By Ian Raphael Lopez, Jesus Joaquin Gonzalez IV and Ruben S. Belmonte Jr.
Students staying in UP dormitories have shown worry and disappointment over the UPLB administration’s handling of the recent COVID-19 scare in campus.
This came as officials confirmed on Thursday that a student staying in the Makiling Residence Hall (MAREHA) has been identified as a person under monitoring (PUM), after exhibiting symptoms such as coughs and colds.
The University Health Service, in an interview with [P], have said that there are no cases of COVID-19 “in this hospital, or in UPLB”. But dormers have expressed their sentiments as the University grappled for solutions, amid COVID-19 cases soar in Metro Manila.
Daren Lascano, Jr., the secretary of dormers in MAREHA, narrated how officials from the University Housing Office (UHO) responded during the case on Wednesday night.
“Upon knowing about the case, Prof. [Zoilo] Belano immediately visited MAREHA,” Lascano said. Housekeeping personnel disinfected the suspected victim’s room, while the PUM has been quarantined.
Amid the situation, however, Lascano said the MAREHA dormers have been “calm”. Officers have disputed fake news, and stocks and supplies such as soap and alcohol have been beefed up.
“Knowing that we don’t have testing kits and other supplies, then we still have no concrete plans.” he stated.
Neighboring dorms alarmed
Dorms connected to MAREHA have also trebled amid the speculations. Three dorms in the Forestry area share a common canteen, and students’ travel across each to do assignments and projects has been unimpeded until recently.
Paulo Rodriguez, a former officer of the New Forestry Residence Hall (NFRH), has also expressed disappointment.
Dormers in NFRH, a dorm adjacent to MAREHA, have been unsure whether they would go home or not. “Some students in faraway places have limited time to make a decision,” Rodriguez, himself living in Bicol, told [P].
President Duterte’s pronouncements of a lockdown over Metro Manila — a terminus for transportation to many points across our nation — has also rattled the freshmen dormers in NFRH.
“The UPLB administration has been so inconsiderate. It is so disappointing because not all UPLB students live in Los Banos or nearby areas” says Rodriguez.
Rodriguez noted that as the proposed “community quarantine” over the metropolis has not yet imposed, it could not prevent students going back to their hometowns, with a possibility of them being an asymptomatic carrier of the coronavirus.
“It is frustrating and angering because the administration has been deciding slowly… Students have to check one by one if their professors have suspended classes.”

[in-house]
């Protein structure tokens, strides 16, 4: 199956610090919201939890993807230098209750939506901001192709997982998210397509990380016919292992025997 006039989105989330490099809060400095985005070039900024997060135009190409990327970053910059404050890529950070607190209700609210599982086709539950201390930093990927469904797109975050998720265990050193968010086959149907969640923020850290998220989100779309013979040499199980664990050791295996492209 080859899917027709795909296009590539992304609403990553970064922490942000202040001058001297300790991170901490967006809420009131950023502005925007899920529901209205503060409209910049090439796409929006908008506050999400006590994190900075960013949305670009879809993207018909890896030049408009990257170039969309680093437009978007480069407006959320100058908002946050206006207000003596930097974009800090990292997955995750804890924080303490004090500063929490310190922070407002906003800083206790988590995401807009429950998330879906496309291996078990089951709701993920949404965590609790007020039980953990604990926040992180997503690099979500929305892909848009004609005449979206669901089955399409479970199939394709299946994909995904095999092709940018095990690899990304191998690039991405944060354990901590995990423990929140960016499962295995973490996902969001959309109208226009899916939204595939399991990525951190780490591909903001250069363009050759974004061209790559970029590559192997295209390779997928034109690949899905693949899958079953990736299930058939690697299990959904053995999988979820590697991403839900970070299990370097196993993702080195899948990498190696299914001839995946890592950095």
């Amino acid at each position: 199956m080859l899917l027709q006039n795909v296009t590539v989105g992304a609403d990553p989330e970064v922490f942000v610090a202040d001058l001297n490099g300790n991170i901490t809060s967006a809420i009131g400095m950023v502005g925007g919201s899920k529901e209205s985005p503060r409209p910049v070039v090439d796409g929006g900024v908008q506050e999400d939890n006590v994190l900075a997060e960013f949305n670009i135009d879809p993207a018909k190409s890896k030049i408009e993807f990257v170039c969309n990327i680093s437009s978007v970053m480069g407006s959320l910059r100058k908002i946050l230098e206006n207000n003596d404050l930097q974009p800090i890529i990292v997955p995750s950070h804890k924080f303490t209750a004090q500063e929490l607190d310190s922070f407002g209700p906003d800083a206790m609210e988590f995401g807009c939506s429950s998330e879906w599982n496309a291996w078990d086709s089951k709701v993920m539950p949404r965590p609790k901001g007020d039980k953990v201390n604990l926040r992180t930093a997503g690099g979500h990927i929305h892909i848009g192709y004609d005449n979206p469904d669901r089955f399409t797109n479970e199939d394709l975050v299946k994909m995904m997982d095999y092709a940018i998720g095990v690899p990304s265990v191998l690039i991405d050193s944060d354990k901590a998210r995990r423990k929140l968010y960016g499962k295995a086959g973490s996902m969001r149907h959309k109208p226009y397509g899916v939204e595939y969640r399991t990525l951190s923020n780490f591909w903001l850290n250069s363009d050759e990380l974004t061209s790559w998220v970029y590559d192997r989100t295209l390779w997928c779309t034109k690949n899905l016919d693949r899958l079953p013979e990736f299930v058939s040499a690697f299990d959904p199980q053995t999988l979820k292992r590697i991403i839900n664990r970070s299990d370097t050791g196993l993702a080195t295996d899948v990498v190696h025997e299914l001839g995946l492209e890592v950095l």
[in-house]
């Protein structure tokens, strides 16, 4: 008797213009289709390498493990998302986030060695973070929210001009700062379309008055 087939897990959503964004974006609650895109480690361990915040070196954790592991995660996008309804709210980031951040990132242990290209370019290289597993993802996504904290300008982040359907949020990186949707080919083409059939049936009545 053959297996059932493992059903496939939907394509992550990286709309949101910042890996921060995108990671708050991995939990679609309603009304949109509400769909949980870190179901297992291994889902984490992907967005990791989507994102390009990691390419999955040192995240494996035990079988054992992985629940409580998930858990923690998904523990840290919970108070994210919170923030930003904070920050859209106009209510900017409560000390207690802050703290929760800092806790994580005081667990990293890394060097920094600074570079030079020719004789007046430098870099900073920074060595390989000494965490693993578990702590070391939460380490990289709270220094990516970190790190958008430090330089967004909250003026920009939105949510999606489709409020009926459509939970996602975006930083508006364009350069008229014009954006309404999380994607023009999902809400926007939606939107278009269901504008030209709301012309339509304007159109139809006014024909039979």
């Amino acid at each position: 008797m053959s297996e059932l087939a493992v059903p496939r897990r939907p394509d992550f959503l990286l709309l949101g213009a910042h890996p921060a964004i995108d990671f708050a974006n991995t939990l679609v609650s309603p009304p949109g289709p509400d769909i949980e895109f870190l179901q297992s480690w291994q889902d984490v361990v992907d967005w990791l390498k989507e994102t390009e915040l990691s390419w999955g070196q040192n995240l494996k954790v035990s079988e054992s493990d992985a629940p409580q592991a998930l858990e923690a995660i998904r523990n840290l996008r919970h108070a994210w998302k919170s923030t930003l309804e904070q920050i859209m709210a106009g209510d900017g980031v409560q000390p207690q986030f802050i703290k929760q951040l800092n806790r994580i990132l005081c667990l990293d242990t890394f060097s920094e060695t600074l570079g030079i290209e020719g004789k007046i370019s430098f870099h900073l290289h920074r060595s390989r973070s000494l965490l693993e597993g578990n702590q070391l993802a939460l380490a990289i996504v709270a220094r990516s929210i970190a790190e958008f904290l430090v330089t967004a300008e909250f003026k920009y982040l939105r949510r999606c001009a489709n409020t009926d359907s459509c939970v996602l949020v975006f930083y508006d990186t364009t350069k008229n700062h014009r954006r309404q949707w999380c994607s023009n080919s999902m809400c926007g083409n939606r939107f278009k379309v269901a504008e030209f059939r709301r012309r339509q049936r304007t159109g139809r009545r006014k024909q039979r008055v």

“Students are panicking, they do not know whether they’ll go home or not,” Rodriguez said. “But here is our administration, not doing anything.”
In a recent interview with [P], Office of the Vice Chancellor for Student Affairs officer-in-charge Eleno Peralta said that they have not yet tackled the suspension of classes. The administration, however, has already resorted to shifting to online classes starting on Monday, March 16.
A growing number of students have noted, however, that online classes would negatively impact those without stable internet connections at home.
For Forestry Residence Hall president Reann Leovido, it took too long before the administration stepped up regarding the coronavirus scare.
“They were able to conduct emergency meetings where they were able to layout protocols and such … but for the dormers and I, we think that it took too long before the administration released a statement,” Leovido told [P].
When asked if the steps taken were adequate, she replied with a “flat no”.
“Of course, the dormers’ reaction would be panic. They kept on asking when the classes will be suspended, why it hasn’t been suspended yet, and what would happen if suspensions do push through,” Leovido said.
Aside from concerns over Metro Manila’s impending “lockdown”, FOREHA dormers also bewailed the lack of coherent information from the administration.
Ariza Lagang, a FOREHA dormer, talked to [P] on her way home to Mindoro. She said that being with her family in these times would make the situation lighter.
“I was frustrated because I did not know whether I would push through with my trip home,” Lagang said.
She also asked the administration to make sound decisions faster, especially in unpredictable times brought by the COVID-19 pandemic, although adding that she is “used to decisions from them being not student-friendly most of the time.”
Those staying in UP dorms far from the Forestry area have been gripped by uncertainty.
John Ericksson Manuzon, from the ACCI Dorm, said that the situation is scary because if a positive case was confirmed in the campus, there is a big probability that others would have been infected as well.
“I appreciate their efforts, but next time they should be more prompt to avoid unfavorable situations,” Manuzon said.
Ceej Garcia, a prefect at the ATI-NTC Residence Hall, was concerned about the impact of the pandemic to school activities.
“Maybe next time, they should consider situations like these in formulating the school calendar,” Garcia told [P].
He also said that while no one could be blamed for the situation, the administration’s response was a “bit delayed”.
A student from the Men’s Dorm, who talked to [P] in the condition of anonymity, said that the administration could have acted more quickly. “If they could have been more prepared, we could have avoided the spread of fake news,” she said.
But she also implored students not to fall for misinformation: “Let’s follow the precautions to avoid a quicker spread of this disease.” [P]